Some persistent food and health myths just don’t seem to go away. To really be healthy this summer, stick to common sense and don’t get duped by these five summer food myths.
—Kerri-Ann Jennings, M.S., R.D., Associate Nutrition Editor
The Truth: Garlic wards off vampires, but it won’t keep mosquitoes at bay. Researchers at the University of Connecticut tested the theory without success, although they did suggest that perhaps participants hadn’t eaten enough garlic to see results.
The Truth: Crunches may help tone your belly, but they’re not the only route to a flatter stomach. Eating whole grains, such as quinoa, brown rice or bulgur wheat, may actually help you shed belly fat. People who ate 3 servings of whole grains (such as a 1/2 cup of cooked oatmeal, a slice of whole-wheat bread and 1/2 cup of cooked brown rice) a day lost more weight and, specifically, more abdominal fat than those who ate less than a quarter of a serving, according to findings reported in a study in The Journal of Nutrition.
The Truth: Even though watermelon is very watery (read: hydrating) and low in calories (only 46 per cup!), it packs a healthy nutrition punch. In addition to some vitamin C (20% of the Daily Value per cup), watermelon delivers lycopene—the same red-tinged antioxidant found in tomatoes, linked to a lower risk of certain cancers.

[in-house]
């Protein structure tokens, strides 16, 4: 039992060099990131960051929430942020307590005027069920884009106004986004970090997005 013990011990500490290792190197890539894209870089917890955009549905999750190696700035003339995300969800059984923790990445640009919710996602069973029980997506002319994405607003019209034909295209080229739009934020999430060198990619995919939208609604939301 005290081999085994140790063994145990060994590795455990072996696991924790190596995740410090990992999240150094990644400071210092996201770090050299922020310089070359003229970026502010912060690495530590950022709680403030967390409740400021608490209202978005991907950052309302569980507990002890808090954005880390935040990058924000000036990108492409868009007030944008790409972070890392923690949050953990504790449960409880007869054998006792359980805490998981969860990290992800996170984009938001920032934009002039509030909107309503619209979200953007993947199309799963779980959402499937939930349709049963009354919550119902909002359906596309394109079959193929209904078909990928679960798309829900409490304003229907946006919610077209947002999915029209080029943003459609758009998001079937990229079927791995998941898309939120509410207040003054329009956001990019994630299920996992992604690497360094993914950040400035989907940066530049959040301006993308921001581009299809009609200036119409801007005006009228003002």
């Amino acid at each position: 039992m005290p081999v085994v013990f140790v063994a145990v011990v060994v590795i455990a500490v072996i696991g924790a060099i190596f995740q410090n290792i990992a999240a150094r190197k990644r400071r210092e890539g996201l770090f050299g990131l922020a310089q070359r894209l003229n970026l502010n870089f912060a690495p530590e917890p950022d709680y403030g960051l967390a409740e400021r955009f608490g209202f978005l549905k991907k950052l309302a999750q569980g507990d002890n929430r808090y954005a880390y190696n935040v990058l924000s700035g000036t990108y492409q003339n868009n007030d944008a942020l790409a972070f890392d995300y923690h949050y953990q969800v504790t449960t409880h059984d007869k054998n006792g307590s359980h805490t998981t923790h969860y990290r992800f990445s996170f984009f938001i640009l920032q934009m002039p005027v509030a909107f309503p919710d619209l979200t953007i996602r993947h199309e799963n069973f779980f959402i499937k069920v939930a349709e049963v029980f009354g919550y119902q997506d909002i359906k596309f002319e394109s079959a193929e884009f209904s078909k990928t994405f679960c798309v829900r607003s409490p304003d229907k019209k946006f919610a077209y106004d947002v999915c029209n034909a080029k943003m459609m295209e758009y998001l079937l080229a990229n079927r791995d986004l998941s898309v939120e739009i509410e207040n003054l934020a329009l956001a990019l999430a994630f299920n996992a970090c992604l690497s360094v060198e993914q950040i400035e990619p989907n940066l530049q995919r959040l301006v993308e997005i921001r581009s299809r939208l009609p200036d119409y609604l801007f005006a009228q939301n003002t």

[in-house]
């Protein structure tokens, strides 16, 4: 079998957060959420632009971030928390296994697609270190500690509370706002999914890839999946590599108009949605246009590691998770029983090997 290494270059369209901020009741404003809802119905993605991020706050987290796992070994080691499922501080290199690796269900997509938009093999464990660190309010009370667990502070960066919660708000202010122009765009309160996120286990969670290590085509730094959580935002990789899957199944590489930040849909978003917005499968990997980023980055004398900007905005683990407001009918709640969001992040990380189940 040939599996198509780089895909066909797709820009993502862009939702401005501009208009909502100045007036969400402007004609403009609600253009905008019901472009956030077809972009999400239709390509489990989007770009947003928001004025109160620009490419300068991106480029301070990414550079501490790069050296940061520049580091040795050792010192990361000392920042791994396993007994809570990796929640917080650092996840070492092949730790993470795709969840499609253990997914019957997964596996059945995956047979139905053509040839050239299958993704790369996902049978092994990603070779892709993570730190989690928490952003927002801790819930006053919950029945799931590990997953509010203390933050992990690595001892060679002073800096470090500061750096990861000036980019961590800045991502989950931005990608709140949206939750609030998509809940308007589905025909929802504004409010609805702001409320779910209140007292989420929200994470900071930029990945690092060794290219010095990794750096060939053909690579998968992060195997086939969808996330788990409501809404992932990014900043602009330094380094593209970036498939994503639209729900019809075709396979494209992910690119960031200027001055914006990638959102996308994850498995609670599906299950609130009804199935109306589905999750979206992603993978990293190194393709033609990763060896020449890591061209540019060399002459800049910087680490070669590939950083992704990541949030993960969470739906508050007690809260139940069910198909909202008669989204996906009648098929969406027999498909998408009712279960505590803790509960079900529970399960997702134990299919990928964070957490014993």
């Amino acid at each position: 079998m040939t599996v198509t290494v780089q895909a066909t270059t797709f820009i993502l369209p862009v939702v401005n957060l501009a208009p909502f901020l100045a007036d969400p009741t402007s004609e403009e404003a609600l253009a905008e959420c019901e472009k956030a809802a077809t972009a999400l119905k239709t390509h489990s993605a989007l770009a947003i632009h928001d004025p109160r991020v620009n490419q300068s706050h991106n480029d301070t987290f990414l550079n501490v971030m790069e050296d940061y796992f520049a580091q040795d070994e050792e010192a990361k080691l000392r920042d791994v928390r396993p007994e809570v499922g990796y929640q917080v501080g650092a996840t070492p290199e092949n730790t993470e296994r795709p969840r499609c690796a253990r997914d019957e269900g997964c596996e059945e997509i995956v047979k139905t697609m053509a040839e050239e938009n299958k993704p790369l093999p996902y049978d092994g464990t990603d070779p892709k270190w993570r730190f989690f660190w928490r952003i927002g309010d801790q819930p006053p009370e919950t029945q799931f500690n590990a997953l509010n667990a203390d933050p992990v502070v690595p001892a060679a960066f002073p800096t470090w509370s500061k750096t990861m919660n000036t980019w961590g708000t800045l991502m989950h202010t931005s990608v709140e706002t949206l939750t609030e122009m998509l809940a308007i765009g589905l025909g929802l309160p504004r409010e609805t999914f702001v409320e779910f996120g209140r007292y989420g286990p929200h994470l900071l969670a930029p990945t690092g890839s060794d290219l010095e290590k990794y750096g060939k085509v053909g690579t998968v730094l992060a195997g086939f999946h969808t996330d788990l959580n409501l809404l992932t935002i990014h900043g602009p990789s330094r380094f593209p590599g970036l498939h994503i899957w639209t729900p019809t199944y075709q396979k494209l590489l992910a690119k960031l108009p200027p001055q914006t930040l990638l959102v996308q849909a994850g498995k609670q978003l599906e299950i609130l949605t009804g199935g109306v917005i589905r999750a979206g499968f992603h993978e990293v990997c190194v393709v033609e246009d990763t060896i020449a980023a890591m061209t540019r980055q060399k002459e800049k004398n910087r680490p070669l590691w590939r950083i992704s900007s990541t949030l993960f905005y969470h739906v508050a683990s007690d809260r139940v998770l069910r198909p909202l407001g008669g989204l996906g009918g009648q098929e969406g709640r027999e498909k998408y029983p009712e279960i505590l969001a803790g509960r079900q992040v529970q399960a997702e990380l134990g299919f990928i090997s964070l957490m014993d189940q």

The Truth: Farmers’ markets might seem more expensive than grocery stores, but prices at farmers' markets for conventionally grown produce items were lower than they were at supermarkets in a study conducted by Jake Robert Claro for the Northeast Organic Farming Association of Vermont, according to a blog on the topic written by Barry Estabrook. The same was true for organic produce.
Raw-foodists claim that eating food in its raw state preserves all its nutrients, including enzymes that get destroyed by cooking. They make a point…kind of. Cooking can destroy water-soluble vitamins, such as vitamin C, but it also makes other nutrients, like lycopene in tomatoes, more absorbable. While cooking does break down, or “denature,” enzymes, so does stomach acid. Meaning that even if you preserve the enzymes by sparing them the cooking process, most of the enzymes will be destroyed through digestion anyway. This is not to say that eating a raw-food diet is necessarily unhealthy. On the contrary, a 2005 study in The Journal of Nutrition found that raw-foodists were far less likely than the general population to register high levels of “bad” LDL cholesterol. On the flip side, 38% of the study’s 201 subjects were deficient in vitamin B12, a nutrient that’s also important for heart health.